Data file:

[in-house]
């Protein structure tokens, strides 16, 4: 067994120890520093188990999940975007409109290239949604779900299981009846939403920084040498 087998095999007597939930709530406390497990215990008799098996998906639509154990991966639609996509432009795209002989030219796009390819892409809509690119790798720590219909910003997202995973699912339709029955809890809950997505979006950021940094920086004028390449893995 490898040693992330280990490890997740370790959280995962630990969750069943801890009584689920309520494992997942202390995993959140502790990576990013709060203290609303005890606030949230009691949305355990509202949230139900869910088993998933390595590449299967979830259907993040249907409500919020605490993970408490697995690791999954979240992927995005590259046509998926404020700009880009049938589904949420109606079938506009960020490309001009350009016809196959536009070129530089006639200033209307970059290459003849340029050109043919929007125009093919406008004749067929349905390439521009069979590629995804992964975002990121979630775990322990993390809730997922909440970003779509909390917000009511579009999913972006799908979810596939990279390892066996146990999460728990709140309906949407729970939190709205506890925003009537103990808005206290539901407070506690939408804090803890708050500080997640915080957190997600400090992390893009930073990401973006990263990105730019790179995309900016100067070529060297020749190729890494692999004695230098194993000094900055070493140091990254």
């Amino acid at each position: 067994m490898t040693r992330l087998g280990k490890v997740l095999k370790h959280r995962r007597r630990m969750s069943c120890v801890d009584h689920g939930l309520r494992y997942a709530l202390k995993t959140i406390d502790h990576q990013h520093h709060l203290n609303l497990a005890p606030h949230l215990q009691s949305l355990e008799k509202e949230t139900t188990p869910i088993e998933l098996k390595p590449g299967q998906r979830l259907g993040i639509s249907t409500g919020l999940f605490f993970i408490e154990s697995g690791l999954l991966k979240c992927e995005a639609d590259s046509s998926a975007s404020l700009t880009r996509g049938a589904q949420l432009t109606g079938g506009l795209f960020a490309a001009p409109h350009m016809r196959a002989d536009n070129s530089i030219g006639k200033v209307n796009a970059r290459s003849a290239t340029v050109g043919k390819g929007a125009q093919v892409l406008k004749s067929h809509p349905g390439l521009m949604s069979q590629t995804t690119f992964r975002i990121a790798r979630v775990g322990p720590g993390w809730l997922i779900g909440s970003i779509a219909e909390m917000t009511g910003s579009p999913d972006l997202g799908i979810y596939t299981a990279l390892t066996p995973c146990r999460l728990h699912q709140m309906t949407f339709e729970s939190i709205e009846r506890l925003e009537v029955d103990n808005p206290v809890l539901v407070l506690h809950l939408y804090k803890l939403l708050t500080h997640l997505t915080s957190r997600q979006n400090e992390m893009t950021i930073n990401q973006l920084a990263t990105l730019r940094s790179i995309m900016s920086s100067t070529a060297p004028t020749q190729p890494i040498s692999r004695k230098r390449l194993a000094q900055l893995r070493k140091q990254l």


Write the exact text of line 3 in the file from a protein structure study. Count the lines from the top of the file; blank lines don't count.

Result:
């Amino acid at each position: 067994m490898t040693r992330l087998g280990k490890v997740l095999k370790h959280r995962r007597r630990m969750s069943c120890v801890d009584h689920g939930l309520r494992y997942a709530l202390k995993t959140i406390d502790h990576q990013h520093h709060l203290n609303l497990a005890p606030h949230l215990q009691s949305l355990e008799k509202e949230t139900t188990p869910i088993e998933l098996k390595p590449g299967q998906r979830l259907g993040i639509s249907t409500g919020l999940f605490f993970i408490e154990s697995g690791l999954l991966k979240c992927e995005a639609d590259s046509s998926a975007s404020l700009t880009r996509g049938a589904q949420l432009t109606g079938g506009l795209f960020a490309a001009p409109h350009m016809r196959a002989d536009n070129s530089i030219g006639k200033v209307n796009a970059r290459s003849a290239t340029v050109g043919k390819g929007a125009q093919v892409l406008k004749s067929h809509p349905g390439l521009m949604s069979q590629t995804t690119f992964r975002i990121a790798r979630v775990g322990p720590g993390w809730l997922i779900g909440s970003i779509a219909e909390m917000t009511g910003s579009p999913d972006l997202g799908i979810y596939t299981a990279l390892t066996p995973c146990r999460l728990h699912q709140m309906t949407f339709e729970s939190i709205e009846r506890l925003e009537v029955d103990n808005p206290v809890l539901v407070l506690h809950l939408y804090k803890l939403l708050t500080h997640l997505t915080s957190r997600q979006n400090e992390m893009t950021i930073n990401q973006l920084a990263t990105l730019r940094s790179i995309m900016s920086s100067t070529a060297p004028t020749q190729p890494i040498s692999r004695k230098r390449l194993a000094q900055l893995r070493k140091q990254l």